Motives Matter (Philemon)


Philemon 1:14 ESV but I preferred to do nothing without your consent in order that your goodness might not be by compulsion but of your own accord.

Motives matter. Paul wrote this letter to Philemon about Onesimus, a slave (indentured servant) that had stolen from Philemon and ran away to Rome. While in Rome Onesimus meets Paul and becomes a Christian. He then begins to help Paul and is being discipled. It’s a great working relationship, Onesimus is growing in the Lord and Paul has an assistant. But there is a problem, Onesimus’ past can’t be left in the past. He is still unreconciled to his former boss and he legally owes him for everything he had stolen. What to do?

Paul had a choice on what to do. He could have sent a letter presuming that it was okay for Onesimus to serve as Paul’s helper in Rome. He was an apostle, the polite thing to do would be to let the matter go. If he did that, Philemon might feel like his hand was forced in the matter and be a little bitter. Onesimus also wouldn’t have an opportunity to really address his past sins and how they affected others. He wouldn’t really be reconciled to Philemon. And Philemon wouldn’t really be given an opportunity to forgive Onesimus and demonstrate grace.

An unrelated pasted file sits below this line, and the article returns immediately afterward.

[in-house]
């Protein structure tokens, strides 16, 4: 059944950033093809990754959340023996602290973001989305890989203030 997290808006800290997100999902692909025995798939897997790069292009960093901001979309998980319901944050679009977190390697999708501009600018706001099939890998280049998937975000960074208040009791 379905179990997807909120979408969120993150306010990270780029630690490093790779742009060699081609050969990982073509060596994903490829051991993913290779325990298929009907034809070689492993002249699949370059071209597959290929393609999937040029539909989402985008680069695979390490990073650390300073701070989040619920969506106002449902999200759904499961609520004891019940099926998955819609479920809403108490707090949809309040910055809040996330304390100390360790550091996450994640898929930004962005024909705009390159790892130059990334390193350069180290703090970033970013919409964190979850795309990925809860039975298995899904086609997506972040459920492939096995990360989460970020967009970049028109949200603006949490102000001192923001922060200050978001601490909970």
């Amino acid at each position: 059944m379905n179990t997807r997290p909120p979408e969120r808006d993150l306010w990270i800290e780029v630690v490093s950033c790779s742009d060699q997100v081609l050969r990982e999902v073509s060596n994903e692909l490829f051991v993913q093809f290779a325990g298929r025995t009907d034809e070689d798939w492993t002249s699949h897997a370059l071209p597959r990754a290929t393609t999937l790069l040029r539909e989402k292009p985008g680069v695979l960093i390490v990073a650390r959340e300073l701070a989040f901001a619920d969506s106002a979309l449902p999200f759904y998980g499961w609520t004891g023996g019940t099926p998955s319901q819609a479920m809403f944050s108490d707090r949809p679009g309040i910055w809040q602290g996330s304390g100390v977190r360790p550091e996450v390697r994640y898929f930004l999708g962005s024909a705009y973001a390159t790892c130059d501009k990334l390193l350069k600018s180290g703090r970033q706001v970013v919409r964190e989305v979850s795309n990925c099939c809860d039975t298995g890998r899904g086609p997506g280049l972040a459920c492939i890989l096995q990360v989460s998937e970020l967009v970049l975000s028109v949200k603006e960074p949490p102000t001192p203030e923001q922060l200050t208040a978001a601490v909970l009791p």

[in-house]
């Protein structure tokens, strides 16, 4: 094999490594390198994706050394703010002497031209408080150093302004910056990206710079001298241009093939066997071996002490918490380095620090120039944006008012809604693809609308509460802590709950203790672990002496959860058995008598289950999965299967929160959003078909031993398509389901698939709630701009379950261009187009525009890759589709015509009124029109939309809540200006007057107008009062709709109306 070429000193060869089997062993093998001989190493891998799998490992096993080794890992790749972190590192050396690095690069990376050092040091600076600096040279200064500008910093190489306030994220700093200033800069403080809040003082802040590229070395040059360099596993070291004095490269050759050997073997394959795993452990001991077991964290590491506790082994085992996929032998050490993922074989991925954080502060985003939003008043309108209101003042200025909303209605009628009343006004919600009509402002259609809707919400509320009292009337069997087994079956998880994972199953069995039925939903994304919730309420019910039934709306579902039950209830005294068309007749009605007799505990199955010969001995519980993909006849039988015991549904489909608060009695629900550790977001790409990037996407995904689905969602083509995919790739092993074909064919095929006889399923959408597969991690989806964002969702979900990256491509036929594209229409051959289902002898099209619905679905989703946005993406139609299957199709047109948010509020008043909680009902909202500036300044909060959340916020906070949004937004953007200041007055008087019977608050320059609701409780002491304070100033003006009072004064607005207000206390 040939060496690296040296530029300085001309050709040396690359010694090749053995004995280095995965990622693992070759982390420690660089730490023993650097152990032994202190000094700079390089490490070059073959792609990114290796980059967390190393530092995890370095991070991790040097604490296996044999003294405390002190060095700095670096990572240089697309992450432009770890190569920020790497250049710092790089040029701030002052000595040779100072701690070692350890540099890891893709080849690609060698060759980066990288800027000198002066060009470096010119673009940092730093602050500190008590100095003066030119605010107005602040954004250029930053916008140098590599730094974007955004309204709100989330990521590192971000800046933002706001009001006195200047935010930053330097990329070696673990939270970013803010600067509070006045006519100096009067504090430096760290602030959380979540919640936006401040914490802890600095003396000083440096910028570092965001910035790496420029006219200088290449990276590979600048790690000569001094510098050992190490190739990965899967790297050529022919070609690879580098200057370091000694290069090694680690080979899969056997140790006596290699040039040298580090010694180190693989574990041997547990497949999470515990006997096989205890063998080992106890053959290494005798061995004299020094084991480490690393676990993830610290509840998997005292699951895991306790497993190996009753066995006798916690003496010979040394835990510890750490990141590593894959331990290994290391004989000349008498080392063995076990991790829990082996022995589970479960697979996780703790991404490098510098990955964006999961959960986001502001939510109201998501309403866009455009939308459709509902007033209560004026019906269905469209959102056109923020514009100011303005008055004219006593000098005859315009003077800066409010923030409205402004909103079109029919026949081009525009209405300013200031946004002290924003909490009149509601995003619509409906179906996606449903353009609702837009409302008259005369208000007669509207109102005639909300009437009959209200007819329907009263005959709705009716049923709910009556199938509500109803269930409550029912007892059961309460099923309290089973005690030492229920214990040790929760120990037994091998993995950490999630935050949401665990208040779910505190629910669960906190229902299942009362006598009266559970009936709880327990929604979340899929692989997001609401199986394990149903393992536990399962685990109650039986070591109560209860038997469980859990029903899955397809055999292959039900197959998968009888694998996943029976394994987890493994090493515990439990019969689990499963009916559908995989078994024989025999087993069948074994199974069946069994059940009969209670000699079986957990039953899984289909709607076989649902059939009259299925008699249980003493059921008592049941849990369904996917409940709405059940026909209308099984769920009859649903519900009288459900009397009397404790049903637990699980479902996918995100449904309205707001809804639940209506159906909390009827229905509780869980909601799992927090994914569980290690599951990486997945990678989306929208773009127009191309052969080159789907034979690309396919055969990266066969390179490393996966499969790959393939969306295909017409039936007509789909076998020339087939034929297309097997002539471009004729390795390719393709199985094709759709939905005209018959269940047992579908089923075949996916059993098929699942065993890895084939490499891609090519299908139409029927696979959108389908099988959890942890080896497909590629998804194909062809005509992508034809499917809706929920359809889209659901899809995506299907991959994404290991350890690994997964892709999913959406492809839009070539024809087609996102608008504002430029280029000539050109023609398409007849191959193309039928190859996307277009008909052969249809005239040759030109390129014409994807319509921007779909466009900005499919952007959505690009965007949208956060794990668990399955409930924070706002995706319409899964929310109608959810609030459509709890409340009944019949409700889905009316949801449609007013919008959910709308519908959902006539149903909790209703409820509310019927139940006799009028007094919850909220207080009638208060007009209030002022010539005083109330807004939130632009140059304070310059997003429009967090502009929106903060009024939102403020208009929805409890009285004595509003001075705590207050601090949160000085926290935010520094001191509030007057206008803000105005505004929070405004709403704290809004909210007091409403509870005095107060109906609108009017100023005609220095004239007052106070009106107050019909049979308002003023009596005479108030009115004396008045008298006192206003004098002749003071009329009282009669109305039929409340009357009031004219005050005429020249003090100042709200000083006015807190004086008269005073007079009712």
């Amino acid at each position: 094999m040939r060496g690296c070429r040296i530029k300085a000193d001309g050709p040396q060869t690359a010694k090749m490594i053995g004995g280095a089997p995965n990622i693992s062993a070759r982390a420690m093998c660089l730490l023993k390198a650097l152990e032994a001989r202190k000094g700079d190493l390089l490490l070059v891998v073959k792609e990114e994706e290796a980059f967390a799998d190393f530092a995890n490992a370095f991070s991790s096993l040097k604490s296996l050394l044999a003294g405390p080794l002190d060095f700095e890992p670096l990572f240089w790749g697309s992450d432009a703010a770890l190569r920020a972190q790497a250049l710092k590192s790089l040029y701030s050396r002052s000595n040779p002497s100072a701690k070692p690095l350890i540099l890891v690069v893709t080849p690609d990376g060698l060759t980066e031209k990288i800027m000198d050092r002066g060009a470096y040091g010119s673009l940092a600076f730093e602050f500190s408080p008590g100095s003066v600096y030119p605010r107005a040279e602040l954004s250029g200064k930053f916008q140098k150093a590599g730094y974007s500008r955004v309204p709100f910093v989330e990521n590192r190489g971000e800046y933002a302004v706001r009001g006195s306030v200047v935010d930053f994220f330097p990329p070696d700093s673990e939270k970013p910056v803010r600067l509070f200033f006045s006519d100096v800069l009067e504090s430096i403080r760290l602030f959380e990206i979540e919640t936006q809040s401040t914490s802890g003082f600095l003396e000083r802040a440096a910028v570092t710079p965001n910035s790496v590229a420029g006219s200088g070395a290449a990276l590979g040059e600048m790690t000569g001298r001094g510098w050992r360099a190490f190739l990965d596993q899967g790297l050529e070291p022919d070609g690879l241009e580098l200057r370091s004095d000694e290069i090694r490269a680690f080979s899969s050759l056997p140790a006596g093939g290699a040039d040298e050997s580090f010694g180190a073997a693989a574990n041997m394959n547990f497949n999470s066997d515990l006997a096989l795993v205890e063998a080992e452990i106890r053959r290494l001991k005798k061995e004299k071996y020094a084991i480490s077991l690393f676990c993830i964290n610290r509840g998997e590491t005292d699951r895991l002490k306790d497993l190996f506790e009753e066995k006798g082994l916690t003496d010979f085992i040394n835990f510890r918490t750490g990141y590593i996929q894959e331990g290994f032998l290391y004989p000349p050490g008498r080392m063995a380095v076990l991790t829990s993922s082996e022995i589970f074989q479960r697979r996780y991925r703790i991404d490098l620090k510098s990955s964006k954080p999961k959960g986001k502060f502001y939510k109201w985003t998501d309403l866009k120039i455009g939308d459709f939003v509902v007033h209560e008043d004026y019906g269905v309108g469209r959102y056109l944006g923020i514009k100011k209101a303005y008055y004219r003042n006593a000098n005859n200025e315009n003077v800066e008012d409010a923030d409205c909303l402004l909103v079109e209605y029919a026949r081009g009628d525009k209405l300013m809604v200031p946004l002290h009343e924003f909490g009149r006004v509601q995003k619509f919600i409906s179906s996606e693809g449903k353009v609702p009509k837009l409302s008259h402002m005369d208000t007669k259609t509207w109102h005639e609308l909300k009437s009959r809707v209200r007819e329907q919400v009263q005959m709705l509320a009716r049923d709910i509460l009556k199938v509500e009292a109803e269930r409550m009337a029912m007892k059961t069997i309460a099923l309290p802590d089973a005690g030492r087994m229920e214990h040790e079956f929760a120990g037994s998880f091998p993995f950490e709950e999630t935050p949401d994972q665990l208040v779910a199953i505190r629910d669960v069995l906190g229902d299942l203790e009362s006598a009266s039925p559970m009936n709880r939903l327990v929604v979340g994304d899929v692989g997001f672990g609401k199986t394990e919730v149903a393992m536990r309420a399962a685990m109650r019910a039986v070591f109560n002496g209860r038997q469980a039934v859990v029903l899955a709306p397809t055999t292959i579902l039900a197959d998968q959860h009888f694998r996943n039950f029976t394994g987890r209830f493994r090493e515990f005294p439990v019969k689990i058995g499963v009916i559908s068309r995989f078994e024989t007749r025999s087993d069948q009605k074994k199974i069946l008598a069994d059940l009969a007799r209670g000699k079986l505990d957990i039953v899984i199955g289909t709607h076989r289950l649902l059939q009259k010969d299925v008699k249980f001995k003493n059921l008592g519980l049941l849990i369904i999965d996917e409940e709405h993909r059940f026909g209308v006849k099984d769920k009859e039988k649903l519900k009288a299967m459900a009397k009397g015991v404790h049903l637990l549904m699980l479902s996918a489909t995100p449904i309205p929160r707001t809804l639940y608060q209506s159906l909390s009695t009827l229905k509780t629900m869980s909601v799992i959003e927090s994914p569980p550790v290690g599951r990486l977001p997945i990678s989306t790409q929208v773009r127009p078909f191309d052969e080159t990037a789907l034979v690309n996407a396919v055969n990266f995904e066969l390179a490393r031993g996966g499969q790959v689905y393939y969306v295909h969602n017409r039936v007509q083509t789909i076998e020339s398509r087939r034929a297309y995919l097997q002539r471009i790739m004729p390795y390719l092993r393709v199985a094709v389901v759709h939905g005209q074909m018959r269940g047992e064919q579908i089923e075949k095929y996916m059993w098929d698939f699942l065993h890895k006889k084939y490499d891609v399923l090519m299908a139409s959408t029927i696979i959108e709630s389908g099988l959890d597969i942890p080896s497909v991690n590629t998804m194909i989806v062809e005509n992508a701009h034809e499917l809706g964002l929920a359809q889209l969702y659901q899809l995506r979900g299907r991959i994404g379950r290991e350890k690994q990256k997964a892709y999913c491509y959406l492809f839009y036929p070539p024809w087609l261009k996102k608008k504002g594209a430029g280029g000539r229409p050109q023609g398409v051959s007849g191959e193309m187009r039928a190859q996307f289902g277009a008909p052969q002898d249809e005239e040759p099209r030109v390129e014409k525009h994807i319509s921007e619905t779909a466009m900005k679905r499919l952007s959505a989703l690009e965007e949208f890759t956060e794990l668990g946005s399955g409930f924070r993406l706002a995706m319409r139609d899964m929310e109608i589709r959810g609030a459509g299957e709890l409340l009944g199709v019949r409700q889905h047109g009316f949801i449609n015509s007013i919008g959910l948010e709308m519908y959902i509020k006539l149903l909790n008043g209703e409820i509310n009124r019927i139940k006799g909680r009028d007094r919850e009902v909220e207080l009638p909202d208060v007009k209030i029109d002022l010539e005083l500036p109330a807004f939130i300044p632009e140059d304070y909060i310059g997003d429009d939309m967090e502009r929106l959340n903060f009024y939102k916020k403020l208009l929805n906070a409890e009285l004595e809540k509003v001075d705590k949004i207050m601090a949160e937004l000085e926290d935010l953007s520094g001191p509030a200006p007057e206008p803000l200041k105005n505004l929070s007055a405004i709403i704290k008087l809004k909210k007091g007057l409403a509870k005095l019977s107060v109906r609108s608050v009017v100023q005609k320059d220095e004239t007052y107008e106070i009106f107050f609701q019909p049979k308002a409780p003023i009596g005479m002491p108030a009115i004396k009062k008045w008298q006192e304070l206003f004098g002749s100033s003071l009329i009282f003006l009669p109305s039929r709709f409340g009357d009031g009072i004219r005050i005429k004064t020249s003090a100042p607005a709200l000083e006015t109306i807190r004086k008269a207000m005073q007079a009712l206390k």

So rather than opting for the practical, ends-justify-the-means, pragmatic logic, Paul goes for the uncomfortable, but right approach. He sends Onesimus back, giving Philemon an opportunity to forgive him and send him of his own free will. It gives Onesimus an opportunity to look his former employer and man he stole from, in the eye and ask for forgiveness. It gives Paul an opportunity to honestly ask for assistance in the form of a helper from Philemon’s estate known as Onesimus.

Motives really matter. Sometimes to grow in our relationship with Christ we need to embrace the difficult steps of doing the less pragmatic, but right thing. We may need to address sin in our lives that has affected others. We may need to ask help and assistance in non-manipulative ways. We may need to simply offer forgiveness and entertain the pleas of those who have hurts us. We don’t really know how the rest of this drama unfolded, but we do know that because Paul didn’t cut corners that He, Philemon and Onesimus all had an opportunity to grow in Christ because of it.

Father, thank you for the grace to address one another. Show us how to handle our past sins and seek repentance and reconciliation. Give us grace to forgive those who have sinned against us. Show us how we can honor you in how we deal with others. Thank you for how the gospel transforms every area of our live. In Jesus’ Name, Amen.

RESOURCES:

Previous Post on Philemon

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